Understanding reflux and your baby
Happy spitter or scrawny screamer?
There are entire Facebook groups, books and websites dedicated to helping parents survive, diagnose and manage reflux in their babies. However, much misinformation abounds, our blog will help you separate fact from fiction.
What is reflux?
Reflux is the medical term for ‘spitting up’! It occurs when the contents of the stomach come back up into the oesophagus or mouth. It’s also called gastro-oesophageal reflux, regurgitation, posseting or silent reflux (when the stomach contents don’t make it all the way up and out of the mouth!).
How common is reflux?
Reflux is a normal process that occurs in healthy babies, children and adults. When this happens to us as adults, we have the benefit of gravity, so all that tends to escape is gas in the form of a burp! But a baby is lying down much of the time so what escapes tends to be milk. Most babies have brief episodes during which they spit up milk through their mouth or nose. This does not usually bother them, doesn’t lead to any complications and does not require treatment. Babies who spit up frequently but who feed well, gain weight normally, and are not unusually irritable are usually considered ‘happy spitters’. “Reflux” is commonly blamed for irritability; however, excessive crying and reflux are both common conditions in babies; therefore, they often coincide, without necessarily being related.
Reflux usually begins before 8 weeks of age. It may be frequent with some babies having 6 or more episodes every day, typically peaks at four months and resolves in 90% of babies by one-year-old.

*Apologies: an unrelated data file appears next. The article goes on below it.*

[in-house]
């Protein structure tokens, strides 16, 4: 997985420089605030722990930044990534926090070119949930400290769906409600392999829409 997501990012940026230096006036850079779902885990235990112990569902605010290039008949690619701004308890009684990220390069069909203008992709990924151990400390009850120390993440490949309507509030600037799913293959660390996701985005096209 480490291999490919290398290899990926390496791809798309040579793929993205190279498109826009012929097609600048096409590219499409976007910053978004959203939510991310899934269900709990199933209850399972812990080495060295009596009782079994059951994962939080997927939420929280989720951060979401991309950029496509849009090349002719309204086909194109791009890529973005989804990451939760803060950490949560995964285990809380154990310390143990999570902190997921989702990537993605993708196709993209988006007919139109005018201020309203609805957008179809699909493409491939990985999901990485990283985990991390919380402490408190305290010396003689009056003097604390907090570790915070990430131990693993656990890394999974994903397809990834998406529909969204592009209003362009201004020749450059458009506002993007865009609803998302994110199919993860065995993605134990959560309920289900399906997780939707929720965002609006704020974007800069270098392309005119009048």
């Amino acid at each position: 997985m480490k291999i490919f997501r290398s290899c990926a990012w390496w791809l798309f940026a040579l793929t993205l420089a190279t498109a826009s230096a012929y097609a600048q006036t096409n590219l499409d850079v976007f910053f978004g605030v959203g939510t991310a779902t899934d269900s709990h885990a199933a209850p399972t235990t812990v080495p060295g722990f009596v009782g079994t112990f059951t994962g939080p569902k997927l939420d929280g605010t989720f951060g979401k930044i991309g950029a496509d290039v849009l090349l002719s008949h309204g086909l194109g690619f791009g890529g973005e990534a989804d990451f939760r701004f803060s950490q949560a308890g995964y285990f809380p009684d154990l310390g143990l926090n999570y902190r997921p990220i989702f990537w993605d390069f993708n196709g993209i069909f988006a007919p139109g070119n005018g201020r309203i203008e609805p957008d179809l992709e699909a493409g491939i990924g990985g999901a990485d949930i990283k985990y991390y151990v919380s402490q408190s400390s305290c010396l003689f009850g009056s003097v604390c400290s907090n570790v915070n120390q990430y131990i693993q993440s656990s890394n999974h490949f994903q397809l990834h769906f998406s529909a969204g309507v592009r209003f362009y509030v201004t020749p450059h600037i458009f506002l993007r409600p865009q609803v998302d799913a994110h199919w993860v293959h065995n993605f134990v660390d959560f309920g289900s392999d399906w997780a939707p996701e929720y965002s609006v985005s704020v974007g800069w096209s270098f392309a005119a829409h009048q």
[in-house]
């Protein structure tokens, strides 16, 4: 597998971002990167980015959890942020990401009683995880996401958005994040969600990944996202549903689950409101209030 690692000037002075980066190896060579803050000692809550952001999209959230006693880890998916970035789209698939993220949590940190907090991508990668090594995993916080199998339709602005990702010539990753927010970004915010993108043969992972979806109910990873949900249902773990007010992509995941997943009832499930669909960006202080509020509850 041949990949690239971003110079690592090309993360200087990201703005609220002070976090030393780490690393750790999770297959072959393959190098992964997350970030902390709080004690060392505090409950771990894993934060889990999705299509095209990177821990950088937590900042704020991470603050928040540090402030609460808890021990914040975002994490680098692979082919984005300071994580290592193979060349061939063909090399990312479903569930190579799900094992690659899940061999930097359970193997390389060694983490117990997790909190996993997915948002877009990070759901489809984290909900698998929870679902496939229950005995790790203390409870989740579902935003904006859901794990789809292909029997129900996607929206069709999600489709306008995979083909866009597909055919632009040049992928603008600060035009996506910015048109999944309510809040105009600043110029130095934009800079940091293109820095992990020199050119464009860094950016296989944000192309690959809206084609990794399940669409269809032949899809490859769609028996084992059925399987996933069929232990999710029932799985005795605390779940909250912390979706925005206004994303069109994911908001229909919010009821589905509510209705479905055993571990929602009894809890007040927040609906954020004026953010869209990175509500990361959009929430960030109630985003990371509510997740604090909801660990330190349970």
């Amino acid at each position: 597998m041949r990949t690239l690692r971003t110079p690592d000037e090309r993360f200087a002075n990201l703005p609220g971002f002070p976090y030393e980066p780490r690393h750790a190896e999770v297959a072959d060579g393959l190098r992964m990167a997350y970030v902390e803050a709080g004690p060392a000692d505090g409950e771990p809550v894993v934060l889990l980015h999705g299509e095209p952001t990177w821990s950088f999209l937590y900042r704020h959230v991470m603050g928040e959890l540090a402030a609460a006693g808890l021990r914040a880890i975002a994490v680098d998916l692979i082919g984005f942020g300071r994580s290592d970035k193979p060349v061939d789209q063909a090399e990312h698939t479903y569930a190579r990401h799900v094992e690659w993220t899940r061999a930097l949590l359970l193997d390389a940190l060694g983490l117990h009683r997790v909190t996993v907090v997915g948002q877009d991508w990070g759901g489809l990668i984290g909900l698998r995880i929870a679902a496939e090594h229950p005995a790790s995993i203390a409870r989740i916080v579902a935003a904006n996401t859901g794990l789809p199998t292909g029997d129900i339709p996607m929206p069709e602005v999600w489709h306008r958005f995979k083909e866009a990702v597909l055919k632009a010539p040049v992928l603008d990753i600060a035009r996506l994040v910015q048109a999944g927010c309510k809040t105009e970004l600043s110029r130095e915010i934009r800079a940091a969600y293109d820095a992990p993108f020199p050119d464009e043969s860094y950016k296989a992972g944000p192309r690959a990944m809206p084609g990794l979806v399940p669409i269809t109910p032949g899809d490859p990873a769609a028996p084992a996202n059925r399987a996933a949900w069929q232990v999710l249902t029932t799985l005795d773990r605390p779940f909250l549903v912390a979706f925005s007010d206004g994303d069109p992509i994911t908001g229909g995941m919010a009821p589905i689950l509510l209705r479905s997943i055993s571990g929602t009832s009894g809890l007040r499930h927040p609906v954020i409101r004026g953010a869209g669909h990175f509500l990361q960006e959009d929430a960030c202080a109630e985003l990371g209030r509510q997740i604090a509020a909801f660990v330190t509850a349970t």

Why is reflux so common in babies?
Babies triple their body weight in the first year of life and therefore need lots of calories relative to their small size. This means that their tummy is often full triggering the muscle at the top of the stomach to open, allowing the stomach contents to escape. It’s the equivalent of us adults drinking a couple of litres of milk every 3-4 hours and then laying down in between!
When does reflux become a medical condition?
While ‘reflux is normal, in a small number of babies, reflux may cause signs of distress or may lead to certain complications that need medical management. This is known as gastro-oesophageal reflux disease (GORD), and these babies are sometimes referred to as a ‘scrawny screamers’! Some of the signs that your baby might have GORD include refusing to feed, frequently crying and arching the neck and back as if in pain, choking while spitting up, forceful or projectile vomiting, spitting up blood, frequent coughing or not gaining weight. Many of these symptoms, however, occur in all babies with or without GORD. If excessive irritability and pain are the only symptoms, then, it is unlikely to be related to GORD.
Positions that may help and those to avoid
- Placing your baby in upright positions may help keep food in the stomach by gravity. When your baby’s body is slumped, pressure on the tummy can push food out. Careful positioning keeps your baby’s body upright and straight. If you see ‘wrinkles’ on your baby’s tummy, it means that they are not upright.
- Swings and bouncy seats can work well to keep your baby upright. Use rolled blankets or towels to keep their body straight when they are slumping. Car seats cause babies to slump, which increases the pressure in the stomach and can make reflux worse.
- Tummy time in an elevated position at 30 degrees is beneficial, but this shouldn’t be used for sleeping due to the risk of SIDS. Babies must be supervised in this position.
- If your baby shows signs of reflux during nappy changes, prop your baby on a low wedge or pillow. Roll your baby to the side to wipe their bum, rather than lifting both legs into the air. Try to time changes before feeding, when the stomach is most empty.
- Choose a front carrier that keeps your baby upright and straight, a lot of slings tend to ‘bend’ your baby!
- Holding your baby at your shoulder keeps them very upright and the body straight. Your baby can be comfortable on their back in your lap if your knees are bent enough to keep your baby upright.